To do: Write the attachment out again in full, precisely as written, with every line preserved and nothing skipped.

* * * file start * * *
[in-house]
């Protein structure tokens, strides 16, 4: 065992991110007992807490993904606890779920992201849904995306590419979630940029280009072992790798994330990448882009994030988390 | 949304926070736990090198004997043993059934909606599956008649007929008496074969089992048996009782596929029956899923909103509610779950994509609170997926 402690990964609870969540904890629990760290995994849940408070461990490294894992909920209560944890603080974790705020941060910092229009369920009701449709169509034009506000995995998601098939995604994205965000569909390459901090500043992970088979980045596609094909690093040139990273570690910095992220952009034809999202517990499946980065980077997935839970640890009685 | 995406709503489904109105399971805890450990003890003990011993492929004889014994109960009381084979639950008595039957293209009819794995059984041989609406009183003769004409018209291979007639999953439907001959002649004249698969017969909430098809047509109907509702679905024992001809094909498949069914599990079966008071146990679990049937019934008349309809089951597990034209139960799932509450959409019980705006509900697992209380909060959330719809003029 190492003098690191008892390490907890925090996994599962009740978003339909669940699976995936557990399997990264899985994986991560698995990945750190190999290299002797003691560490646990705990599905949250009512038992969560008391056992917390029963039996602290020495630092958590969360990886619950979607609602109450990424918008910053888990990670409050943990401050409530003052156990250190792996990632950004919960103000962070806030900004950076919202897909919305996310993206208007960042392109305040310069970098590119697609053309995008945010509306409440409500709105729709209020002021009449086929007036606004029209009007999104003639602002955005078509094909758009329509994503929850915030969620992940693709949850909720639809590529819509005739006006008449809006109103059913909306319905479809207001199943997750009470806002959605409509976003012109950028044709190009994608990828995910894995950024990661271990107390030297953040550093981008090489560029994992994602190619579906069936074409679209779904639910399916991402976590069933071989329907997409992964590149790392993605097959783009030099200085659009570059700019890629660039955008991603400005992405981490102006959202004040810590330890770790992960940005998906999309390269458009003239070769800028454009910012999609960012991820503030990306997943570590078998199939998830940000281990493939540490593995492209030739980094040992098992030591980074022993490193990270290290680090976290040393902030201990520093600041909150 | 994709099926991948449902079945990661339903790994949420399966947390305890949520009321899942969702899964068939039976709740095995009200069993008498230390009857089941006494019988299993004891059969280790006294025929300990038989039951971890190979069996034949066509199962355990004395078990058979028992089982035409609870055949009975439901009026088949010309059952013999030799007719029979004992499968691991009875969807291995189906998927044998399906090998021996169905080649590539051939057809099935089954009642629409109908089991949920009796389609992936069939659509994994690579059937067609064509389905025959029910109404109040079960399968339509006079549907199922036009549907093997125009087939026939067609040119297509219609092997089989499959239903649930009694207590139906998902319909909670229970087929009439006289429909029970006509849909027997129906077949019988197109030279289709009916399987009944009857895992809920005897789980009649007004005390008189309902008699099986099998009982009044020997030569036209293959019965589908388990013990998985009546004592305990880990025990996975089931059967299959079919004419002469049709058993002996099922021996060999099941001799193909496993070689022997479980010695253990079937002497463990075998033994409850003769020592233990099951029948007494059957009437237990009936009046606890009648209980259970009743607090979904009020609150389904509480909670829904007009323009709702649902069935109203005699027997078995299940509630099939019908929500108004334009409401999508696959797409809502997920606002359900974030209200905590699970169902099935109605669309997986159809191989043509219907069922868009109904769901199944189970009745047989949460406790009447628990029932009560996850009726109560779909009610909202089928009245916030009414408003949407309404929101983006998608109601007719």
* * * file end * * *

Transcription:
[in-house]
């Protein structure tokens, strides 16, 4: 065992991110007992807490993904606890779920992201849904995306590419979630940029280009072992790798994330990448882009994030988390 | 949304926070736990090198004997043993059934909606599956008649007929008496074969089992048996009782596929029956899923909103509610779950994509609170997926 402690990964609870969540904890629990760290995994849940408070461990490294894992909920209560944890603080974790705020941060910092229009369920009701449709169509034009506000995995998601098939995604994205965000569909390459901090500043992970088979980045596609094909690093040139990273570690910095992220952009034809999202517990499946980065980077997935839970640890009685 | 995406709503489904109105399971805890450990003890003990011993492929004889014994109960009381084979639950008595039957293209009819794995059984041989609406009183003769004409018209291979007639999953439907001959002649004249698969017969909430098809047509109907509702679905024992001809094909498949069914599990079966008071146990679990049937019934008349309809089951597990034209139960799932509450959409019980705006509900697992209380909060959330719809003029 190492003098690191008892390490907890925090996994599962009740978003339909669940699976995936557990399997990264899985994986991560698995990945750190190999290299002797003691560490646990705990599905949250009512038992969560008391056992917390029963039996602290020495630092958590969360990886619950979607609602109450990424918008910053888990990670409050943990401050409530003052156990250190792996990632950004919960103000962070806030900004950076919202897909919305996310993206208007960042392109305040310069970098590119697609053309995008945010509306409440409500709105729709209020002021009449086929007036606004029209009007999104003639602002955005078509094909758009329509994503929850915030969620992940693709949850909720639809590529819509005739006006008449809006109103059913909306319905479809207001199943997750009470806002959605409509976003012109950028044709190009994608990828995910894995950024990661271990107390030297953040550093981008090489560029994992994602190619579906069936074409679209779904639910399916991402976590069933071989329907997409992964590149790392993605097959783009030099200085659009570059700019890629660039955008991603400005992405981490102006959202004040810590330890770790992960940005998906999309390269458009003239070769800028454009910012999609960012991820503030990306997943570590078998199939998830940000281990493939540490593995492209030739980094040992098992030591980074022993490193990270290290680090976290040393902030201990520093600041909150 | 994709099926991948449902079945990661339903790994949420399966947390305890949520009321899942969702899964068939039976709740095995009200069993008498230390009857089941006494019988299993004891059969280790006294025929300990038989039951971890190979069996034949066509199962355990004395078990058979028992089982035409609870055949009975439901009026088949010309059952013999030799007719029979004992499968691991009875969807291995189906998927044998399906090998021996169905080649590539051939057809099935089954009642629409109908089991949920009796389609992936069939659509994994690579059937067609064509389905025959029910109404109040079960399968339509006079549907199922036009549907093997125009087939026939067609040119297509219609092997089989499959239903649930009694207590139906998902319909909670229970087929009439006289429909029970006509849909027997129906077949019988197109030279289709009916399987009944009857895992809920005897789980009649007004005390008189309902008699099986099998009982009044020997030569036209293959019965589908388990013990998985009546004592305990880990025990996975089931059967299959079919004419002469049709058993002996099922021996060999099941001799193909496993070689022997479980010695253990079937002497463990075998033994409850003769020592233990099951029948007494059957009437237990009936009046606890009648209980259970009743607090979904009020609150389904509480909670829904007009323009709702649902069935109203005699027997078995299940509630099939019908929500108004334009409401999508696959797409809502997920606002359900974030209200905590699970169902099935109605669309997986159809191989043509219907069922868009109904769901199944189970009745047989949460406790009447628990029932009560996850009726109560779909009610909202089928009245916030009414408003949407309404929101983006998608109601007719």